The Camden Town Group in Context

ISBN 978-1-84976-385-1

Wyndham Lewis, ‘Frederick Spencer Gore’

BLAST, No.1, June 1914, p.150.

FREDERICK SPENCER GORE.
Born in 1879, Gore died on March 27th, 1914, of pneumonia, after an illness of three days.
Had he lived, his dogged, almost romantic industry, his passion for the delicate objects set in the London atmosphere around him, his grey conception of the artist’s life, his gentleness and fineness, would have matured into an abundant personal art, something like Corot and Gessing [sic].
His habit of telling you of things he had his eye on and intended painting three years hence, and all his system of work was with reference to minute and persistent labour, implying a good spell of life, which almost retarded accomplishment.
He projected himself into the years of work before him, and organized queerly what was to be done. He possessed physically, a busy time three years away, as much as to-day.
A boastfully confident attitude to Time’s expanse, and absence of recognition of the common need to hurry, characterized him.
Death cut all this short to the dismay of those who had known him from the start, and regarded, confidently like him, this great artist and dear friend as a permanent thing in their lives, and his work as in safe hands and sure of due fulfilment[.] His leisureliness and confidence were infectious.
His painting as it is, although incomplete, is full of illustrations of a maturer future. His latest work, with an accentuation of structural qualities, a new and suave simplicity, might, in the case of several examples I know, be placed beside that of any of the definitely gracious artists in Europe.
The welter of pale and rather sombre colour filling London back-yards, the rather distant, still and sultry well-being of a Camden Town summer, in trivial crescents with tall trees and toy trains, was one of his favourite themes.
He was a painter of the London summer, of heavy dull sunlight, of exquisite, respectable and stodgy houses, more than anybody else.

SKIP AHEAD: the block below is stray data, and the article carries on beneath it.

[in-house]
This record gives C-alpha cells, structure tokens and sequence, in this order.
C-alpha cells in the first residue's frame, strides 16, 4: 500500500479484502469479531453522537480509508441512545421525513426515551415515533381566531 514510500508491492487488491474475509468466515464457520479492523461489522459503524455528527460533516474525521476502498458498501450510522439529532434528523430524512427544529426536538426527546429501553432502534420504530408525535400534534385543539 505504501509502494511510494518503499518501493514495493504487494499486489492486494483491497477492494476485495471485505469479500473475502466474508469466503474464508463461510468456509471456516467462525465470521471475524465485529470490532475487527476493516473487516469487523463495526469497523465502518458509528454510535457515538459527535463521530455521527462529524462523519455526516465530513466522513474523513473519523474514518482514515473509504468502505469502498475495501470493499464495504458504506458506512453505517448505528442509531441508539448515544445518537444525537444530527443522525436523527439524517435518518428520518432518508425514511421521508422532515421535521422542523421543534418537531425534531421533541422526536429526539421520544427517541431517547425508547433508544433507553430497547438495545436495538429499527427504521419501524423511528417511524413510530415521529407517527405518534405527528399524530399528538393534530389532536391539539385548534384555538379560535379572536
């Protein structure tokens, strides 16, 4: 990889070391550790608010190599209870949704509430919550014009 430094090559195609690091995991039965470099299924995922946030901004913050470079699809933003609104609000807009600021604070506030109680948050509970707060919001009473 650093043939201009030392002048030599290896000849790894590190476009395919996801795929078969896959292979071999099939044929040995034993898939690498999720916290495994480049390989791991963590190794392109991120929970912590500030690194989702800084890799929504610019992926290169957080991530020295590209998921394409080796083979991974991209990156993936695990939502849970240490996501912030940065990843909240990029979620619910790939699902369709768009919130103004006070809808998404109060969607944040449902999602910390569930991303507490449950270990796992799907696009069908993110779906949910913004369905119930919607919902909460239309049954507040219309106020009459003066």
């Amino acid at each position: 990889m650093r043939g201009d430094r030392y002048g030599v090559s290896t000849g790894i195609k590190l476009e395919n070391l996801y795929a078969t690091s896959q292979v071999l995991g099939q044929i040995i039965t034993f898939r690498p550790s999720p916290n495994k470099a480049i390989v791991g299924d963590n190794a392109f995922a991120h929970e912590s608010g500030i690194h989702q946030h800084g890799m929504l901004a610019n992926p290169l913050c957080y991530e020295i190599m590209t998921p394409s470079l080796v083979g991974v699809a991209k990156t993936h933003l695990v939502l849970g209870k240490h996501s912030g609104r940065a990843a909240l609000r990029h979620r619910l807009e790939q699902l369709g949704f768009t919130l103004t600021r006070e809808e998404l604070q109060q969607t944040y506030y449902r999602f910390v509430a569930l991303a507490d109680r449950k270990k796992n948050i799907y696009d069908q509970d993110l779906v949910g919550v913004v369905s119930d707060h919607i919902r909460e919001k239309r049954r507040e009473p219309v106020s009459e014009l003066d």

The years he spent working on scenes from the London music-halls brought to light a new world of witty illusion. I much prefer Gore’s paintings of the theatre to Dégas’ [sic]. Gore gets everything that Degas with his hard and rather paltry science apparently did not see.
He had an admirable master for his drawing in Mr. Walter Sickirt [sic], to whose advice and friendship he no doubt owed more than to anybody elses.
But he was quite independent of Mr. Sickert, or of any group of artists, and even diametrically opposed to many of his friends in his feeling towards the latest movement in painting, which from the first he gave his word for. Some of his work towards the end belonged rather to this present movement than to any other.
The memorial exhibition of his work shortly to be held should, if possible, since the Cabaret Club has closed, contain the large paintings he did for that place.
© By kind permission of the Wyndham Lewis Memorial Trust (a registered charity)

How to cite

Wyndham Lewis, ‘Frederick Spencer Gore’, in BLAST, No.1, June 1914, p.150, in Helena Bonett, Ysanne Holt, Jennifer Mundy (eds.), The Camden Town Group in Context, Tate Research Publication, May 2012, https://www.tate.org.uk/art/research-publications/camden-town-group/wyndham-lewis-frederick-spencer-gore-r1104274, accessed 23 July 2019.